One of the most reliable and best value producers in Burgundy. Making only wines from Nuits-St-Georges means Domaine Henri Gouges is slightly unfashionable. But their wines embody the solid tannins, fruit cake and mineral/iron stone spirit of Nuits perfectly. All of their wines are worthy of your attention, but obviously there is something special about being able to drink a mature Les Saint Georges. Early last year I tried the 2007 Gouges Les Pruliers. It was young and tight, I imagine this wine still has a fair way to go too.
“And the 2007 Les St. Georges- simply brilliant! The deep and very complex nose soars from the glass in a beautiful mélange of red and black cherries, dark berries, espresso, bitter chocolate, a touch of graphite and a kaleidoscopic base of soil. On the palate the wine is deep, full-bodied and very pure, with a rock solid core of sappy fruit, fine-grained, but substantial tannins, zesty acidity and brilliant length and grip on the pure and transparent finish. A great, great wine. (Drink between 2017-2060)” (1/2009) 94+ points John Gilman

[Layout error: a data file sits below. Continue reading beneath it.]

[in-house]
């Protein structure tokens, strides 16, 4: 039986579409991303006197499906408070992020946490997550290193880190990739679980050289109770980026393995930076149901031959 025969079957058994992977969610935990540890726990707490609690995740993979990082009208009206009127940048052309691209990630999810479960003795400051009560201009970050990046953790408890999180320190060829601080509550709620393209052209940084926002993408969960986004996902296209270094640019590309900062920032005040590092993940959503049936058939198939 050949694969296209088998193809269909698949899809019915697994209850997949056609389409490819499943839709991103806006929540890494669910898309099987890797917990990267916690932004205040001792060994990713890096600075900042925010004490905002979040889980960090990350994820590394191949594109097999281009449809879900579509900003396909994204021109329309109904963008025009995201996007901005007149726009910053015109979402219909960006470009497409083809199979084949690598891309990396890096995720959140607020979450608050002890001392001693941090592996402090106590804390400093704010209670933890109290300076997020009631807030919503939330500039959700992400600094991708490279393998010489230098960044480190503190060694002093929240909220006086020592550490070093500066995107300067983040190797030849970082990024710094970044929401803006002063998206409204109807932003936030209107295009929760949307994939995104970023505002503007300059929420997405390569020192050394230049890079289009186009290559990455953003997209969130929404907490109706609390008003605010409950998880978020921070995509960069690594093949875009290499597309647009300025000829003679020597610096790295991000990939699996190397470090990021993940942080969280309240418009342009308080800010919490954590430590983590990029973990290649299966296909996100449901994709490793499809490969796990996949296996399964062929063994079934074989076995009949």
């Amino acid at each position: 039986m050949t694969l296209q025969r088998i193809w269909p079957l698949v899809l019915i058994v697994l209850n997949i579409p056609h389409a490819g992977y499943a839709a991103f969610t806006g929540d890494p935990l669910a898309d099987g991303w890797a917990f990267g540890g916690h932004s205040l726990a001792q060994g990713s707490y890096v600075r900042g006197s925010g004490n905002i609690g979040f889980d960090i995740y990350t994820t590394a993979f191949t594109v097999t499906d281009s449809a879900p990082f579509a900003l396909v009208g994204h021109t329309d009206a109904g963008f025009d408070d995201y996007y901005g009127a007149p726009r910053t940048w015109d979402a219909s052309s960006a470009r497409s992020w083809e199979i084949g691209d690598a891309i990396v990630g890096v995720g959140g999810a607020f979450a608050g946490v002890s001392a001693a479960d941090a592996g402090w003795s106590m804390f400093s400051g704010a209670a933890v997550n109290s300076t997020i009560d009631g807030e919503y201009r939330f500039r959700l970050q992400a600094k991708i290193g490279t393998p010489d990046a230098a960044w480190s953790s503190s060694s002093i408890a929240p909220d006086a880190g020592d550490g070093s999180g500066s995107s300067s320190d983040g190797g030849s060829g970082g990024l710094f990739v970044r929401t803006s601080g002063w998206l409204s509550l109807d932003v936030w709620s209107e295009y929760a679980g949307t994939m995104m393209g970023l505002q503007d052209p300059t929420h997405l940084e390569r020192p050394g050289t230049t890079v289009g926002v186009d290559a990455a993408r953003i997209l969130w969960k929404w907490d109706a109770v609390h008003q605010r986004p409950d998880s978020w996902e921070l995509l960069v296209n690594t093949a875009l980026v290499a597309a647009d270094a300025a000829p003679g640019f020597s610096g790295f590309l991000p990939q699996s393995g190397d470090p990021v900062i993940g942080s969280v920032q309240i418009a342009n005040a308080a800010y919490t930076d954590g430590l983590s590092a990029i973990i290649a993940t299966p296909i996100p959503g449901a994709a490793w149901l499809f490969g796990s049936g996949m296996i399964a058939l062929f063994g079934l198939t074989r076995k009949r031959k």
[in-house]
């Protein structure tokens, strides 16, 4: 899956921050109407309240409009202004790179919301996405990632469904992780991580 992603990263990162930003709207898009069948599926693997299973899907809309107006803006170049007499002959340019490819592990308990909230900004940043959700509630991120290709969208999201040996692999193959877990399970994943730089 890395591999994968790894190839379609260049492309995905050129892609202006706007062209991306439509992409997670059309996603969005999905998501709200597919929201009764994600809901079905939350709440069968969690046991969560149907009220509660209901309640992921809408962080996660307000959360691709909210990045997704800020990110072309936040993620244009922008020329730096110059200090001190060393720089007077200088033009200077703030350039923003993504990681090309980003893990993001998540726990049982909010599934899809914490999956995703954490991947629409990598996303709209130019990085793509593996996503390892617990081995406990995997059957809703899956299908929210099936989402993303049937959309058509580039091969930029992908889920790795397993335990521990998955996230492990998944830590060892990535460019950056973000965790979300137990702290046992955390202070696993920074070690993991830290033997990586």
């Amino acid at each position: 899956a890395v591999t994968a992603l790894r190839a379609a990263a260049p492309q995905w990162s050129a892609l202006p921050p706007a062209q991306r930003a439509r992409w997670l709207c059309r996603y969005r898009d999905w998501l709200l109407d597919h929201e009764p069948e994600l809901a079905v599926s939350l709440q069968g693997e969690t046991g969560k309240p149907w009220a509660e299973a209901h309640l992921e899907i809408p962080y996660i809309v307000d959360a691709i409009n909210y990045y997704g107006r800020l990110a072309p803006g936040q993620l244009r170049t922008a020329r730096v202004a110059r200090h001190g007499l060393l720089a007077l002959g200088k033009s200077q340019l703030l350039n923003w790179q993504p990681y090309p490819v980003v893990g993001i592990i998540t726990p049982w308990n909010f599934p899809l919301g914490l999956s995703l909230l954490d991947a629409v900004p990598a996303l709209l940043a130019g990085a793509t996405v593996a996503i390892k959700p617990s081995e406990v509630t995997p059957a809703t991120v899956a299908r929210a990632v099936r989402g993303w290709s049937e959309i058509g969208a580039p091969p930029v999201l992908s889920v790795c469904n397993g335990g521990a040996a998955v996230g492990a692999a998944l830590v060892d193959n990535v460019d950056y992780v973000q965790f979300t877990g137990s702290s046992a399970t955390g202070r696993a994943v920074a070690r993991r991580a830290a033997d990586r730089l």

Les Saint Georges
This is a wine that should be a Grand Cru. But at the time of the AOC ranks being settled the locals did not want to pay the extra tax levied on a Grand Cru site. This is still a great site and makes structured wines that age for the long term.
The main trading town of the Cotes de Nuits the wines here are sturdy. And by sturdy I mean tannic. They have some of the biggest tannins of all the reds with some nice fruit cake like characters and a limestone core. There are no Grand Crus here but there is some seriously impressive Premier Cru and Village wine to be had.
The classic part of Burgundy known as the Cote D’Or (the slope of gold) is essentially one vineyard that is 60km long and maybe 5km at its widest. From this limestone ridge some of the most complex, long-lived and aromatic wines are produced from Pinot Noir and Chardonnay. The Cistercian monks who owned the land codified the entire region and so each small plot has a name.
This is the most elusive grape. It is relatively early ripening and extremely sensitive to terroir. Its perfect place on earth is the Cote d’Or in Burgundy. So haunting are great red Burgundy’s charms that growers everywhere try to emulate them. Pinot Noir is not just a one trick pony, it can make great reds, rosé, sparkling and even sweet wines, whites on occasion and I’ve tasted a decent fortified Pinot Noir too.